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This Month's Health Tip



SPRING into health!
          
With flowers blooming and birds chirping, spring can be invigorating. Take advantage of the warmer weather to help improve your health.

Take a walk. Walking 30 minutes a day, 5 days a week can decrease your blood pressure, help you lose weight, and give you more energy.

Play ball! Spring means the start of baseball season so get outside and play catch with your children.  Moderate physical activity like playing with your children just a few days a week can improve your health by burning calories and decreasing stress. 

Eat like a hummingbird.  Eating several small meals a day instead of 2 or 3 large meals may help you consume fewer calories and maintain more energy throughout the day.  Snack on healthy items such as raw fruits and vegetables or nuts in between larger meals rather than candy or junk food.   

Get outside! Spring means nicer, warmer weather and fewer excuses to stay inside on the couch.  So turn off the TV and do like your parents told you to when you were a kid and go outside!

Welcome to the Kanawha-Charleston Health Department
Division of Epidemiology
Information for Providers
  FAQs
 
I've seen several patients recently with a similar illness that I think may be related, should I report it to someone?
 
Yes, any disease outbreak, regardless of the disease, is reportable to your local health department. Even if you're unsure if it is an outbreak, if you've been seeing an increase in a particular illness above what you typically see, you must report it. KCHD will open an investigation and, with your help, will determine if it is an outbreak.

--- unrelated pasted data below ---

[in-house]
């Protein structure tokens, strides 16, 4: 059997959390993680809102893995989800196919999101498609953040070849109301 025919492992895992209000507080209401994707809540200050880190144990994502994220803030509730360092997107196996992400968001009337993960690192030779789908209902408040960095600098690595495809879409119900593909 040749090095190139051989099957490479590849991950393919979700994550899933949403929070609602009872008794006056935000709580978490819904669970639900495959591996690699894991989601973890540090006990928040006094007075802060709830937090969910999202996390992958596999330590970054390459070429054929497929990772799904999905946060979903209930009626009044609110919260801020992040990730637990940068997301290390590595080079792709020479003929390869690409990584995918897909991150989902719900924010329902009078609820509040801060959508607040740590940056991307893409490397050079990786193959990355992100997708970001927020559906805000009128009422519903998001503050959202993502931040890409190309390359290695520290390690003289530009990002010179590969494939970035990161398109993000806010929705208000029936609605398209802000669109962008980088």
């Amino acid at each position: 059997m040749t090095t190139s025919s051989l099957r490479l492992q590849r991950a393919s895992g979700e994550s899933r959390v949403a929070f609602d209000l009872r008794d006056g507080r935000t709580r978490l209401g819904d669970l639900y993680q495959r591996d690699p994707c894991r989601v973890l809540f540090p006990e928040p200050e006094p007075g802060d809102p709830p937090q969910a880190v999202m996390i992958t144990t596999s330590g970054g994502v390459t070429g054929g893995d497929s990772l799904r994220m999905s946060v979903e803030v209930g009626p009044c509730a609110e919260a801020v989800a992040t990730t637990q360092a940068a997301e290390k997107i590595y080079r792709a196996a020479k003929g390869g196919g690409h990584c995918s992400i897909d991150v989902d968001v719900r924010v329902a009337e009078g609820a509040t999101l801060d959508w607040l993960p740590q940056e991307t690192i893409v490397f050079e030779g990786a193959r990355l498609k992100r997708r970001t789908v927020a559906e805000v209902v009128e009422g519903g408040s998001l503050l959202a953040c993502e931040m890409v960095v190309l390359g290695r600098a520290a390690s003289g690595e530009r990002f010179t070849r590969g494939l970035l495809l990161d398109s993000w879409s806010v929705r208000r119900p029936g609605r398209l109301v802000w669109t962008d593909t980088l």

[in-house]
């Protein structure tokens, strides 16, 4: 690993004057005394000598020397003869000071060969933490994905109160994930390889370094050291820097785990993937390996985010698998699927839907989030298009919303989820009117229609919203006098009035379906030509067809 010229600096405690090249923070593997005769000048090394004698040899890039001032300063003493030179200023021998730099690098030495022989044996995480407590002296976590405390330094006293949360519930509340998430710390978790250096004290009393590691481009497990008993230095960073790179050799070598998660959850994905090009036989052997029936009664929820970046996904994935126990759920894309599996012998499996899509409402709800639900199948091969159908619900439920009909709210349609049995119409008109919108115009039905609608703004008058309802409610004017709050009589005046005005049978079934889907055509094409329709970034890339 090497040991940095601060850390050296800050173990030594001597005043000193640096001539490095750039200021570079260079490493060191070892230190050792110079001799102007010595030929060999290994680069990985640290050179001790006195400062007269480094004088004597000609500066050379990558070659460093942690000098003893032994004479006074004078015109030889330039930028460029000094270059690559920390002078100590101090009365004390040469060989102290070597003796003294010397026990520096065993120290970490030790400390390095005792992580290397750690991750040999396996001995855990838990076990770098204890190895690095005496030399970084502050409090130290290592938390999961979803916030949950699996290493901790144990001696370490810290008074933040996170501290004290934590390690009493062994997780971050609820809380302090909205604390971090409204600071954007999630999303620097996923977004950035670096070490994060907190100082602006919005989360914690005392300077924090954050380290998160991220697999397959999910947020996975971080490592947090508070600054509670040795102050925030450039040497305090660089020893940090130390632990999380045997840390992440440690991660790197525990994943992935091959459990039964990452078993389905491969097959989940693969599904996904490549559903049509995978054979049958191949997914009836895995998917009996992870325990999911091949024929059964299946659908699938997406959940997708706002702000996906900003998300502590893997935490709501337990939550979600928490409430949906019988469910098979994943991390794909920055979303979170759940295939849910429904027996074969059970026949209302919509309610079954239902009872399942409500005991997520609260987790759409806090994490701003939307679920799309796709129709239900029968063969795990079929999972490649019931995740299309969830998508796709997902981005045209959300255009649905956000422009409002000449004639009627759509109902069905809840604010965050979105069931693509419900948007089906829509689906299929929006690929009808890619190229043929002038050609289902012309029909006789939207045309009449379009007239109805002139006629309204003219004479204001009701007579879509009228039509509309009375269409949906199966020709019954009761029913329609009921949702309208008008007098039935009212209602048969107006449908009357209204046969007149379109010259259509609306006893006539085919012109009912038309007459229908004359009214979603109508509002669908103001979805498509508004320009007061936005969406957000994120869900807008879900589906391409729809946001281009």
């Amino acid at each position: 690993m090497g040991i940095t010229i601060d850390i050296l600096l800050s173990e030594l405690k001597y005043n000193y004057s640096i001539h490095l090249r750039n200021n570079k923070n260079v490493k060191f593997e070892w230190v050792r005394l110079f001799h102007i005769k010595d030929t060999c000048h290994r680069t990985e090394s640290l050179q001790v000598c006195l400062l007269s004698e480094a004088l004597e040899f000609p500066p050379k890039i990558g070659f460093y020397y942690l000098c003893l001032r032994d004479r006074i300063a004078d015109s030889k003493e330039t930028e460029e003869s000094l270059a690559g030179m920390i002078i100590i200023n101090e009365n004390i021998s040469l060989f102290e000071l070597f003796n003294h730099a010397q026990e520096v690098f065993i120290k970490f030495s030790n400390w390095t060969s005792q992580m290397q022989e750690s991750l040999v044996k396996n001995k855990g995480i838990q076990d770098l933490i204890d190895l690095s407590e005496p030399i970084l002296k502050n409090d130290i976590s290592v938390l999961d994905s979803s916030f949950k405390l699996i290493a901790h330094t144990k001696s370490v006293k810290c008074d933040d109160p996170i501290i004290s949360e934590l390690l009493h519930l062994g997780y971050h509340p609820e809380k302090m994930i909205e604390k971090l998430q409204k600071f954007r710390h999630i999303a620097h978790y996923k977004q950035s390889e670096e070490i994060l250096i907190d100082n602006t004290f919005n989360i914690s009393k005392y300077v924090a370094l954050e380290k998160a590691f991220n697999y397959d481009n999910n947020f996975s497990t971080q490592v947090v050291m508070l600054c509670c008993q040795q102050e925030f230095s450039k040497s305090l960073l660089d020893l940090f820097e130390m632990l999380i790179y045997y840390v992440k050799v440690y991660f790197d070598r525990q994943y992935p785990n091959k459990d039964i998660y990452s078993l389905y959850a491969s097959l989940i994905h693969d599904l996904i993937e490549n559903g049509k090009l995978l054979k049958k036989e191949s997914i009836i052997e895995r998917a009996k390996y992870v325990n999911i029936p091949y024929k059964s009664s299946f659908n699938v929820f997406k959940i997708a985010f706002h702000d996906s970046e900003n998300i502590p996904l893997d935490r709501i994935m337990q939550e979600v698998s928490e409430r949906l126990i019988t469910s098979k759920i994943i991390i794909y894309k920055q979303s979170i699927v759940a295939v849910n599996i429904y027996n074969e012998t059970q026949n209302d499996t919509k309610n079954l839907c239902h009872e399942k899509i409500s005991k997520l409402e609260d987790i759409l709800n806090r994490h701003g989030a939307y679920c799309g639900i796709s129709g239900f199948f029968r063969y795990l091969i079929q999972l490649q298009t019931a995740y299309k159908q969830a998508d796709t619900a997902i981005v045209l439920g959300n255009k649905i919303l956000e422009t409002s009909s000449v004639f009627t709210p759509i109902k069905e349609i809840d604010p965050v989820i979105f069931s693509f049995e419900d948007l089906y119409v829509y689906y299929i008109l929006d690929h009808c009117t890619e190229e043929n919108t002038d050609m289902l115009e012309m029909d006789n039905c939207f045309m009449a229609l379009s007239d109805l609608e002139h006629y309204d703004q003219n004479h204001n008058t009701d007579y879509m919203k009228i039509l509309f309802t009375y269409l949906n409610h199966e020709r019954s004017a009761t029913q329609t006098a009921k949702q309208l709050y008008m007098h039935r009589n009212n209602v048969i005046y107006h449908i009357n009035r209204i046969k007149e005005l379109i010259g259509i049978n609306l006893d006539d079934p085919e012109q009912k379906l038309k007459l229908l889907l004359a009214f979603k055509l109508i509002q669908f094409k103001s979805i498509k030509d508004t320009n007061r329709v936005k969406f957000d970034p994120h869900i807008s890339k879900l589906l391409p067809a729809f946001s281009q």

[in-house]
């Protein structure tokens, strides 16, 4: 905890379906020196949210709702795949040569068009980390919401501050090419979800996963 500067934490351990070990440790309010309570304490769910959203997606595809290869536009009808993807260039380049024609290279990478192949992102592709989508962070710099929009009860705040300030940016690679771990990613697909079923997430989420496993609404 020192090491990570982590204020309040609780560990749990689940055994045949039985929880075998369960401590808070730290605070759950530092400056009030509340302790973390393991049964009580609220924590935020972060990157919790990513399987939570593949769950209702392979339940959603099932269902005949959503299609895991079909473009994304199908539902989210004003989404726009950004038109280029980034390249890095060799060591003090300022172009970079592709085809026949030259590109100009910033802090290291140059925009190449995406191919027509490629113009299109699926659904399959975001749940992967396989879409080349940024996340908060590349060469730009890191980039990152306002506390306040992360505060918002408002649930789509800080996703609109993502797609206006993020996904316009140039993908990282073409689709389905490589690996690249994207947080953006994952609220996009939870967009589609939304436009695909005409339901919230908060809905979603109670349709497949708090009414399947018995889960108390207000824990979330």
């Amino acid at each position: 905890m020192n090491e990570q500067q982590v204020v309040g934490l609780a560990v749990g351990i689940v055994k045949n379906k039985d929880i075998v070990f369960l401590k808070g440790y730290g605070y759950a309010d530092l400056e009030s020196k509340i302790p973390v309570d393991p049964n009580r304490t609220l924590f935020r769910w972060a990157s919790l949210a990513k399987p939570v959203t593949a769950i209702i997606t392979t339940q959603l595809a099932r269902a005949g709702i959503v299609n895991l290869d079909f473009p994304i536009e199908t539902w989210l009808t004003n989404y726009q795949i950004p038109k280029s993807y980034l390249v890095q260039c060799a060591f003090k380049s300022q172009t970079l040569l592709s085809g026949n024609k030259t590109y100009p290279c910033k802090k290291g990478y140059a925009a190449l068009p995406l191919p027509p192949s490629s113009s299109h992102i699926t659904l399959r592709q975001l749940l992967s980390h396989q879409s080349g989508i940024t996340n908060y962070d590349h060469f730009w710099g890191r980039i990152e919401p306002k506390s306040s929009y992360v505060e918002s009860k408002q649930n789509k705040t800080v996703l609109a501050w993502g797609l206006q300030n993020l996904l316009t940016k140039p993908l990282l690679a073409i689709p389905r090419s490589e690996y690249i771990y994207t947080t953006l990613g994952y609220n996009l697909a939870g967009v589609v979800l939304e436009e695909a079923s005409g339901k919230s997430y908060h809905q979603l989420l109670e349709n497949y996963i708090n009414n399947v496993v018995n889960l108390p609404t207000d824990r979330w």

I saw a patient who had an infectious disease, do I need to report it to the health department?
 
It depends. Even a single case of many communicable diseases are reportable to your local health department. Click here for a printable document that lists all of the reportable diseases and conditions and their reporting timeframes.



Events: Decreased vaccination rates among children has increased cases of measles in the US to levels that haven't been seen in years.  Click the following link for more information - Measles Health Alert. 

Shiga Toxin-Producing Escherichia Coli Infections: What Clinicians Need to Know


Clinician Guidelines for management of infectious diarrhea

CME presentation for physicians

Additional information cam be found at: http://www.cdc.gov/ecoli/